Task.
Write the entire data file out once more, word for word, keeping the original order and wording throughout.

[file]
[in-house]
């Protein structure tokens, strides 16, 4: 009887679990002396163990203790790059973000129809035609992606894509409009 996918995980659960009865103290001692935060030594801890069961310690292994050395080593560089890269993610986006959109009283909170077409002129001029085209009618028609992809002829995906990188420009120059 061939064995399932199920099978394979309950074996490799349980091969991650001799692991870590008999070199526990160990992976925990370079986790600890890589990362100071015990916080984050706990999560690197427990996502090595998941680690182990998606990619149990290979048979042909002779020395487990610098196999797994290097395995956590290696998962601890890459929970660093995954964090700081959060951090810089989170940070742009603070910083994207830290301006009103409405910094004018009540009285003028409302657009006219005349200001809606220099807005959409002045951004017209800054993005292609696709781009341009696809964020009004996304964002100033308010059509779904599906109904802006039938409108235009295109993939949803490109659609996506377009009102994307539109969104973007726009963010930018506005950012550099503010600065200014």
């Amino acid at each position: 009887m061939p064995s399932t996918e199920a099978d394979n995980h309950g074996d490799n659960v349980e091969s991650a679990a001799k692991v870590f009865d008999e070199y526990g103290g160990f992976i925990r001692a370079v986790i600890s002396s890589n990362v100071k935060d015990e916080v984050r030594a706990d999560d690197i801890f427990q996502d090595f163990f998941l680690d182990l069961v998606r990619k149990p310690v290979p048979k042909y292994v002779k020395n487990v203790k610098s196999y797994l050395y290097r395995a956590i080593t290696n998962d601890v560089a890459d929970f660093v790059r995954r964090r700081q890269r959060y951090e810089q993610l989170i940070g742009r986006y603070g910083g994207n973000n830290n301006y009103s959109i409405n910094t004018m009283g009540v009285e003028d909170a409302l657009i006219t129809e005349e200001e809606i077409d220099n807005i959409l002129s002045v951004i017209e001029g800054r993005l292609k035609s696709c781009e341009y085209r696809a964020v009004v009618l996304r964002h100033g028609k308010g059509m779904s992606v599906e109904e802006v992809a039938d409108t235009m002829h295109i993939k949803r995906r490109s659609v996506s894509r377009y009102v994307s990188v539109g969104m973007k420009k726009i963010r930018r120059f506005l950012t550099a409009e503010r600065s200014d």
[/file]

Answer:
[in-house]
């Protein structure tokens, strides 16, 4: 009887679990002396163990203790790059973000129809035609992606894509409009 996918995980659960009865103290001692935060030594801890069961310690292994050395080593560089890269993610986006959109009283909170077409002129001029085209009618028609992809002829995906990188420009120059 061939064995399932199920099978394979309950074996490799349980091969991650001799692991870590008999070199526990160990992976925990370079986790600890890589990362100071015990916080984050706990999560690197427990996502090595998941680690182990998606990619149990290979048979042909002779020395487990610098196999797994290097395995956590290696998962601890890459929970660093995954964090700081959060951090810089989170940070742009603070910083994207830290301006009103409405910094004018009540009285003028409302657009006219005349200001809606220099807005959409002045951004017209800054993005292609696709781009341009696809964020009004996304964002100033308010059509779904599906109904802006039938409108235009295109993939949803490109659609996506377009009102994307539109969104973007726009963010930018506005950012550099503010600065200014």
């Amino acid at each position: 009887m061939p064995s399932t996918e199920a099978d394979n995980h309950g074996d490799n659960v349980e091969s991650a679990a001799k692991v870590f009865d008999e070199y526990g103290g160990f992976i925990r001692a370079v986790i600890s002396s890589n990362v100071k935060d015990e916080v984050r030594a706990d999560d690197i801890f427990q996502d090595f163990f998941l680690d182990l069961v998606r990619k149990p310690v290979p048979k042909y292994v002779k020395n487990v203790k610098s196999y797994l050395y290097r395995a956590i080593t290696n998962d601890v560089a890459d929970f660093v790059r995954r964090r700081q890269r959060y951090e810089q993610l989170i940070g742009r986006y603070g910083g994207n973000n830290n301006y009103s959109i409405n910094t004018m009283g009540v009285e003028d909170a409302l657009i006219t129809e005349e200001e809606i077409d220099n807005i959409l002129s002045v951004i017209e001029g800054r993005l292609k035609s696709c781009e341009y085209r696809a964020v009004v009618l996304r964002h100033g028609k308010g059509m779904s992606v599906e109904e802006v992809a039938d409108t235009m002829h295109i993939k949803r995906r490109s659609v996506s894509r377009y009102v994307s990188v539109g969104m973007k420009k726009i963010r930018r120059f506005l950012t550099a409009e503010r600065s200014d």